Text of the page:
So it all depends on what you’re booking and who is the deal provider. Of course, KAYAK is the aggregator and that’s how it works, by “searching hundreds of other travel sites at once”, but we’re talking UX here. This process must be redesigned somehow. Such a large company can afford to work closely with partners and get the raw data to display it in the native UI. Choosing partners more carefully and selecting those with a higher reputation is another issue that many travellers are concerned about.
5.6 Trips, Flight Tracker & Price Alerts
Simply, the Trips screen is a list of folders where you can keep your saved or booked deals and share them with friends or family. That’s, basically, it’s all it can do.
Flight Tracker tracks flights, obviously. But why does it ask to add flights? Why not just pick up from user’s saved or booked flights?
Price Alerts are really great. You set a flight or hotel parameters you need and the app searches deals automatically for you. The only question is — does it has to be a separate feature inside the app?
To avoid this clutter, the solution I came up is to unite all that features under one roof and call it, simply, Trips.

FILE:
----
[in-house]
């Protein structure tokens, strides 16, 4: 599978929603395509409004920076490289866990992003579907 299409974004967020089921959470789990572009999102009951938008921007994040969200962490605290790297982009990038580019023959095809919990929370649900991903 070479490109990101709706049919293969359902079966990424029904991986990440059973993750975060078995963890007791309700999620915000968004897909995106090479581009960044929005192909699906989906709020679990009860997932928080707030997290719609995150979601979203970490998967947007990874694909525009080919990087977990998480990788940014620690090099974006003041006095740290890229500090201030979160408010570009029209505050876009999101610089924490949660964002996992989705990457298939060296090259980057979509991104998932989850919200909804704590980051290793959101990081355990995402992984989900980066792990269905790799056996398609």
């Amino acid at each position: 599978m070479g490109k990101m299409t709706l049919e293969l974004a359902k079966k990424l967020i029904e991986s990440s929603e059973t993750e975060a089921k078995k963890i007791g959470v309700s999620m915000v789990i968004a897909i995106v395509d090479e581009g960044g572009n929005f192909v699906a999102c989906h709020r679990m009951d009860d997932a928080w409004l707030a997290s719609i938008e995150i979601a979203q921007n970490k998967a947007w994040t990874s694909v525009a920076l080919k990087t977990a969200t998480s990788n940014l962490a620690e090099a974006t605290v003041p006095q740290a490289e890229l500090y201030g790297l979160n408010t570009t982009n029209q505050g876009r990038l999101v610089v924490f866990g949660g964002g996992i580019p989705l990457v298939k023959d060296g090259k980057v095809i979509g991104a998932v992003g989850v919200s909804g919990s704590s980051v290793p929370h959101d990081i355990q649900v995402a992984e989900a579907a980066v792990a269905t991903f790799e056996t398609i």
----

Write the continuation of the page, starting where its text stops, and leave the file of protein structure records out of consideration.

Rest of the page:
First, I merged saved and booked deals into one feed, since it’s easier to see everything you’ve planned for your trip. Found a better deal among saved? Just book it!
Second, to track a flight simply select the one you need.
Third. Feeling busy and want the app to do a search for you? There is a button for new alerts down there. Create a filter and the app will suggest deals for your trip automatically.
Account is the place where you manage various settings, notifications, sign in/ sign out options, autofill data, airports/ airlines directory and other things that you probably will ever use once.
Redesigning a website or an app that already used by millions of people worldwide is not an easy task since there might be users who won’t find the new solution better. It’s important to understand the problem clearly and find out if it really is the problem.
Based on the feedback gathered from my test users, I was trying to fix their usability pain points in this app redesign. The current app is great to search for separate deals, like flights or hotels only. But it’s hard to use it as an ultimate travel solution since it can’t search for bundled deals and it can’t track trips properly. There’re apps that can do one specific thing much better than KAYAK, but keeping a dozen of them in a phone with different accounts, UI and no communication between each other can hurt the travel experience itself.
Thanks for checking out my post! If you have anything to add, I would appreciate any feedback :)